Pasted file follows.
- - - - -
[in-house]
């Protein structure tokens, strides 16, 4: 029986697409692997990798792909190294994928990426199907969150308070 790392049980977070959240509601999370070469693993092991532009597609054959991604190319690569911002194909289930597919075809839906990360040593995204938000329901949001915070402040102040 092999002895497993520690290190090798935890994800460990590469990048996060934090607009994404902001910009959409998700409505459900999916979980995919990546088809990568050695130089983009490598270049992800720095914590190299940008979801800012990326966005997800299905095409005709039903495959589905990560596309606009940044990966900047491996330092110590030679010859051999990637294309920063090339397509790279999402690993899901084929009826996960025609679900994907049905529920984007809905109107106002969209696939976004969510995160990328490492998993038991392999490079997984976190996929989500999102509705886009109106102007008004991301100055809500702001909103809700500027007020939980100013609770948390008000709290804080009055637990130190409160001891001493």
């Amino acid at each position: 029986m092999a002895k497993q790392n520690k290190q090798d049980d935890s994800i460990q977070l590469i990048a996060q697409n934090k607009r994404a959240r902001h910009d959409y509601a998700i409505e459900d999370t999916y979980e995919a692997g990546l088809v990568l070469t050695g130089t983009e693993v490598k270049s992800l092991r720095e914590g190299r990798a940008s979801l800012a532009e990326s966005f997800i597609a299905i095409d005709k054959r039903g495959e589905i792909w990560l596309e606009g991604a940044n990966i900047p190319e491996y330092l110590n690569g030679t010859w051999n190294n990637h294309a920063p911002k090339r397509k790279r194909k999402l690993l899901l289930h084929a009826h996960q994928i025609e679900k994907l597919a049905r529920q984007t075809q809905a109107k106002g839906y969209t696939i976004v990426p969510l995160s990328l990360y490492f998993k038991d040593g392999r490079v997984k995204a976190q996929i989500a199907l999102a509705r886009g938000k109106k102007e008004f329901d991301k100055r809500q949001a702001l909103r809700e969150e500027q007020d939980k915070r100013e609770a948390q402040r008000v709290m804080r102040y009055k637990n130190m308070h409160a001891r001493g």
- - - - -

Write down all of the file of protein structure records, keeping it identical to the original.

[in-house]
């Protein structure tokens, strides 16, 4: 029986697409692997990798792909190294994928990426199907969150308070 790392049980977070959240509601999370070469693993092991532009597609054959991604190319690569911002194909289930597919075809839906990360040593995204938000329901949001915070402040102040 092999002895497993520690290190090798935890994800460990590469990048996060934090607009994404902001910009959409998700409505459900999916979980995919990546088809990568050695130089983009490598270049992800720095914590190299940008979801800012990326966005997800299905095409005709039903495959589905990560596309606009940044990966900047491996330092110590030679010859051999990637294309920063090339397509790279999402690993899901084929009826996960025609679900994907049905529920984007809905109107106002969209696939976004969510995160990328490492998993038991392999490079997984976190996929989500999102509705886009109106102007008004991301100055809500702001909103809700500027007020939980100013609770948390008000709290804080009055637990130190409160001891001493």
């Amino acid at each position: 029986m092999a002895k497993q790392n520690k290190q090798d049980d935890s994800i460990q977070l590469i990048a996060q697409n934090k607009r994404a959240r902001h910009d959409y509601a998700i409505e459900d999370t999916y979980e995919a692997g990546l088809v990568l070469t050695g130089t983009e693993v490598k270049s992800l092991r720095e914590g190299r990798a940008s979801l800012a532009e990326s966005f997800i597609a299905i095409d005709k054959r039903g495959e589905i792909w990560l596309e606009g991604a940044n990966i900047p190319e491996y330092l110590n690569g030679t010859w051999n190294n990637h294309a920063p911002k090339r397509k790279r194909k999402l690993l899901l289930h084929a009826h996960q994928i025609e679900k994907l597919a049905r529920q984007t075809q809905a109107k106002g839906y969209t696939i976004v990426p969510l995160s990328l990360y490492f998993k038991d040593g392999r490079v997984k995204a976190q996929i989500a199907l999102a509705r886009g938000k109106k102007e008004f329901d991301k100055r809500q949001a702001l909103r809700e969150e500027q007020d939980k915070r100013e609770a948390q402040r008000v709290m804080r102040y009055k637990n130190m308070h409160a001891r001493g």